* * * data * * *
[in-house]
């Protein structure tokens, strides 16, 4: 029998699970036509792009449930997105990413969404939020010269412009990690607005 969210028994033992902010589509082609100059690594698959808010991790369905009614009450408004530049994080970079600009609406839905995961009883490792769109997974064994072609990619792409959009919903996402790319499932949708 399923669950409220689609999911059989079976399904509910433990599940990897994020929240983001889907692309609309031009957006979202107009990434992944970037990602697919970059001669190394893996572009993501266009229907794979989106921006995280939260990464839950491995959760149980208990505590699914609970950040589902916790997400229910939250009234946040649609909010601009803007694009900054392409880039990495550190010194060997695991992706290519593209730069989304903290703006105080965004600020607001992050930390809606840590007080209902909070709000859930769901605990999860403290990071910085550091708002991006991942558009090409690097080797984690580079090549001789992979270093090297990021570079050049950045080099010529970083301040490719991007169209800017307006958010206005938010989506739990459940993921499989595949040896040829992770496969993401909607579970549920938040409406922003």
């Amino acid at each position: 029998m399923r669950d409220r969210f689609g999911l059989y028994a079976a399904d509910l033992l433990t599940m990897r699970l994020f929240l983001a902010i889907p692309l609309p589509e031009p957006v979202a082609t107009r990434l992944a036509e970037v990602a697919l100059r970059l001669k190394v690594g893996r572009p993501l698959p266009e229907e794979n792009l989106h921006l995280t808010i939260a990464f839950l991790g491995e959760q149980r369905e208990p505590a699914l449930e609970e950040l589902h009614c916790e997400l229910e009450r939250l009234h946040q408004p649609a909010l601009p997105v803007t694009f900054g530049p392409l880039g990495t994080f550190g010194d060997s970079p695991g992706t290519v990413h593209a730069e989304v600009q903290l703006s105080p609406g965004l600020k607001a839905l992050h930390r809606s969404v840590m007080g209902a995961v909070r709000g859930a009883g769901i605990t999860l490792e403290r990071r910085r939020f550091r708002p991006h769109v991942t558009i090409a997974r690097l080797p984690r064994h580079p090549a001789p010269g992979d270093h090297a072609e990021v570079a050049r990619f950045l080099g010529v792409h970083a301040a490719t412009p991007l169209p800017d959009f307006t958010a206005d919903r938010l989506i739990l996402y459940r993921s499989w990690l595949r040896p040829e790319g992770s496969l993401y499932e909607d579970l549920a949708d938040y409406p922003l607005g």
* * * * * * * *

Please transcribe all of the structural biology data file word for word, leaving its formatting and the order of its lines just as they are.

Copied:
[in-house]
């Protein structure tokens, strides 16, 4: 029998699970036509792009449930997105990413969404939020010269412009990690607005 969210028994033992902010589509082609100059690594698959808010991790369905009614009450408004530049994080970079600009609406839905995961009883490792769109997974064994072609990619792409959009919903996402790319499932949708 399923669950409220689609999911059989079976399904509910433990599940990897994020929240983001889907692309609309031009957006979202107009990434992944970037990602697919970059001669190394893996572009993501266009229907794979989106921006995280939260990464839950491995959760149980208990505590699914609970950040589902916790997400229910939250009234946040649609909010601009803007694009900054392409880039990495550190010194060997695991992706290519593209730069989304903290703006105080965004600020607001992050930390809606840590007080209902909070709000859930769901605990999860403290990071910085550091708002991006991942558009090409690097080797984690580079090549001789992979270093090297990021570079050049950045080099010529970083301040490719991007169209800017307006958010206005938010989506739990459940993921499989595949040896040829992770496969993401909607579970549920938040409406922003």
């Amino acid at each position: 029998m399923r669950d409220r969210f689609g999911l059989y028994a079976a399904d509910l033992l433990t599940m990897r699970l994020f929240l983001a902010i889907p692309l609309p589509e031009p957006v979202a082609t107009r990434l992944a036509e970037v990602a697919l100059r970059l001669k190394v690594g893996r572009p993501l698959p266009e229907e794979n792009l989106h921006l995280t808010i939260a990464f839950l991790g491995e959760q149980r369905e208990p505590a699914l449930e609970e950040l589902h009614c916790e997400l229910e009450r939250l009234h946040q408004p649609a909010l601009p997105v803007t694009f900054g530049p392409l880039g990495t994080f550190g010194d060997s970079p695991g992706t290519v990413h593209a730069e989304v600009q903290l703006s105080p609406g965004l600020k607001a839905l992050h930390r809606s969404v840590m007080g209902a995961v909070r709000g859930a009883g769901i605990t999860l490792e403290r990071r910085r939020f550091r708002p991006h769109v991942t558009i090409a997974r690097l080797p984690r064994h580079p090549a001789p010269g992979d270093h090297a072609e990021v570079a050049r990619f950045l080099g010529v792409h970083a301040a490719t412009p991007l169209p800017d959009f307006t958010a206005d919903r938010l989506i739990l996402y459940r993921s499989w990690l595949r040896p040829e790319g992770s496969l993401y499932e909607d579970l549920a949708d938040y409406p922003l607005g």